By: Anita Draycott
In 1492 Christopher Columbus set sail from Huelva to discover The New World. Now it’s time for North Americans to discover this charming stretch of pristine golden beaches and pine forests near the border between Spain and Portugal. (It’s about 98 km from the Faro airport; 125 km from the Seville airport). Compared to the hustle and bustle of the Costa del Sol, Huelva is a tranquil string of whitewashed towns and fishing villages—no traffic jams here, but plenty of good courses at bargain prices. You can purchase a Golf Huelva la Luz passport in the various pro-shops. Total price: 240€, includes 8 double green fees (for two players), one green fee per golf course.
The area boasts about 300 days of sunshine a year, so you will probably not have to pack your rain gear. About a third of the province of Huelva are designated nature preserves, including the UNESCO Donana Biosphere Reserve so there are plenty of birdies to be found, both on and off the fairways.
Golf came to the region in early 1900s when English miners working at the Riotinto Mines built what is now called the Bellavista Club.
I suggest making your base the five-star El Rompido resort—a 36-hole facility with modern, spacious rooms, spa and a good restaurant.
Both courses take full advantage of the natural marsh area of Las Marismas del Rompido. Large greens, impeccable Bermuda grass fairways and a variety of unique holes will keep you on your toes.
Opened in 2003, the South Course borders the clubhouse and is divided into two distinct nines. Stands of pine and olive trees and meandering marshlands demand strategy and precision. The greens are reputed to be the fastest in Andalusia. The terrain is relatively flat so it’s a pleasant way to walk off the paella over the 6,148 metres.
The North Course, opened in 2006 and measuring 6,095 metres from the tips, boasts privileged views due to its hillside location. Its fairways, longer and wider than those in the South Course, put the player’s technique to the test. Blissfully both El Rompido tracks take full advantage of the natural surroundings and there’s not a real estate development in sight.
La Terraza, the clubhouse restaurant serves some Andalusian classics such as zesty gazpacho, paella and Manchego cheese.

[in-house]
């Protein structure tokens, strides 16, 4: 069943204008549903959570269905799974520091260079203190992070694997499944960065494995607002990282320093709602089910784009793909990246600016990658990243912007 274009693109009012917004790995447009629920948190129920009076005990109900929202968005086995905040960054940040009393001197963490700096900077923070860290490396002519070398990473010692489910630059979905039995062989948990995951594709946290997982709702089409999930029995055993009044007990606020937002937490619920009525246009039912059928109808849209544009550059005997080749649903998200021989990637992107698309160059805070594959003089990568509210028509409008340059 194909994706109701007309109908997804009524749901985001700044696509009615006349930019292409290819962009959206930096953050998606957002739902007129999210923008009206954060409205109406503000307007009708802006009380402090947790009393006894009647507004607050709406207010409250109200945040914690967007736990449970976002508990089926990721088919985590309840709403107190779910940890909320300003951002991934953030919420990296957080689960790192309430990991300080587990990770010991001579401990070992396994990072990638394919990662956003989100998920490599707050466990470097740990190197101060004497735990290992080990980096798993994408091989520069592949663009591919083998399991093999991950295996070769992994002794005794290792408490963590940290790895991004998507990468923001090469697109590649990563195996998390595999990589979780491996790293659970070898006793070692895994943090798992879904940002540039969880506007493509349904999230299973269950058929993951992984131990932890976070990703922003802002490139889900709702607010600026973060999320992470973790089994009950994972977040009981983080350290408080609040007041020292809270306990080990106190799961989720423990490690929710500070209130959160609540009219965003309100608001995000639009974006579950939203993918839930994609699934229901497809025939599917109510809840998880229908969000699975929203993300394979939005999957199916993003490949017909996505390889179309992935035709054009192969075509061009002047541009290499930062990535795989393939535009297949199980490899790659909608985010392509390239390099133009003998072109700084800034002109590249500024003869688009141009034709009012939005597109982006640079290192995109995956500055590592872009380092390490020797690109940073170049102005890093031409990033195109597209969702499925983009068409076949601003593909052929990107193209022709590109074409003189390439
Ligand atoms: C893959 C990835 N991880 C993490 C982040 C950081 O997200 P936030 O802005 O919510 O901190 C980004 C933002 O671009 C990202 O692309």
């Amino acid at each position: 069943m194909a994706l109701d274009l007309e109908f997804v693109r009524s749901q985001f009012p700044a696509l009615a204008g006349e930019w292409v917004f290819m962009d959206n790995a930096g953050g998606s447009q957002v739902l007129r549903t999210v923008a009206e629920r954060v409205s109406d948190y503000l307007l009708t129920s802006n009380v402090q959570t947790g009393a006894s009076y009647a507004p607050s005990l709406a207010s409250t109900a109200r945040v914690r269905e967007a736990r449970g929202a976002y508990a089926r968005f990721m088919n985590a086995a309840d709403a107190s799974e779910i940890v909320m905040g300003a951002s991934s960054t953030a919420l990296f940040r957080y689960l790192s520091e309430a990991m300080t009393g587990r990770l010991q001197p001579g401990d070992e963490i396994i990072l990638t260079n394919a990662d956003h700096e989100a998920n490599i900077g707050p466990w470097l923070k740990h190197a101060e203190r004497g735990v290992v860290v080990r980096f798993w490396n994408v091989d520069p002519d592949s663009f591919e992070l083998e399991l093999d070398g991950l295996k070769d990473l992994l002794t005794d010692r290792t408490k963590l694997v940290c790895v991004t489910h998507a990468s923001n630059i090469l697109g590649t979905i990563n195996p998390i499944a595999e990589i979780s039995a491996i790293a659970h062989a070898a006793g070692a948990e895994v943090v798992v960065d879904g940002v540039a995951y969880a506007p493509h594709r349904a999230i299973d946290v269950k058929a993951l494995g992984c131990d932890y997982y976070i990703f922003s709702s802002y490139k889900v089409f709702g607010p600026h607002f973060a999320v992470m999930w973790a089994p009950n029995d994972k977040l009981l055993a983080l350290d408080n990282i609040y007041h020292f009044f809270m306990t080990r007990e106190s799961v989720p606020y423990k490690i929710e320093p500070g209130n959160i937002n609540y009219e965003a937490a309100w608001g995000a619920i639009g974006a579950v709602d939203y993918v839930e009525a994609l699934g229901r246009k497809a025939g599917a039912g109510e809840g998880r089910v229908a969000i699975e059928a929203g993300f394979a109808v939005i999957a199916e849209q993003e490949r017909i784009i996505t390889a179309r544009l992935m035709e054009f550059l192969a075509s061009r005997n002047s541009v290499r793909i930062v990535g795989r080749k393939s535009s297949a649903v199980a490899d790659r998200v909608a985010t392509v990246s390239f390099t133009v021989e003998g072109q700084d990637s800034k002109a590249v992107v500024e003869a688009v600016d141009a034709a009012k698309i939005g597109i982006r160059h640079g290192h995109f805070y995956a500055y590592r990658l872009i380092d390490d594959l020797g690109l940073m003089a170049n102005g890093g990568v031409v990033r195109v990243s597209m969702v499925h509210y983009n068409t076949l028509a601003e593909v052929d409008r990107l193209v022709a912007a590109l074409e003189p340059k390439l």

Nearby, take a swing at Isla Canela Golf, measuring 6,248 metres and designed in 1992 by Juan Catarineu. Gentle slopes formed by dunes, plenty of streams and marshlands and fragrant eucalyptus, olive and orange trees make this a lovely walking course for both duffers and single-digit handicappers. And if you want to lower your handicap, take a lesson at the resort’s golf school, run by Juan Aguera.
You must also visit the Islantilla Golf Course, a 27-hole parkland layout near the beach between Isla Christina and La Antilla. Forgiving fairways and large greens offer lots of birdie opportunities. Opened in 1991 it was designed by Enrique Canales and Luis Recasens.
After your round, head over to the Beach Club where in additional to regional fare, they serve Japanese specialties. Sushi in Spain!
The Huelva region is famous for its cuisine, especially the black pigs whose diet of acorns makes the Iberian ham so delicious. Be sure to sample the succulent local white prawns, baby clams, sweet strawberries, good quality wines and Luis Felipe brandy, the preferred tipple of the Spanish royal family.
When not swinging, surfing or swimming, history buffs will want to visit La Rabida Monastery where Columbus stayed between 1491/92 while awaiting financial backing from King Ferdinand and Queen Isabella before departing on his epic voyage.
Nearby, on the Río Tinto estuary, the Muelle de las Carabelas (Harbour of the Caravels) is a waterfront exhibition with life-size replicas of Columbus’s three ships: the Niña, the Pinta and the Santa María. The museum next door creates a historical reconstruction of the 15th century port, complete with inns, market stalls and navigational instruments.
Next time you’re pondering your next golf getaway, consider Huelva. Where else do you get award-winning golf at bargain prices, brilliant sunshine, sultry flamenco and a history lesson?
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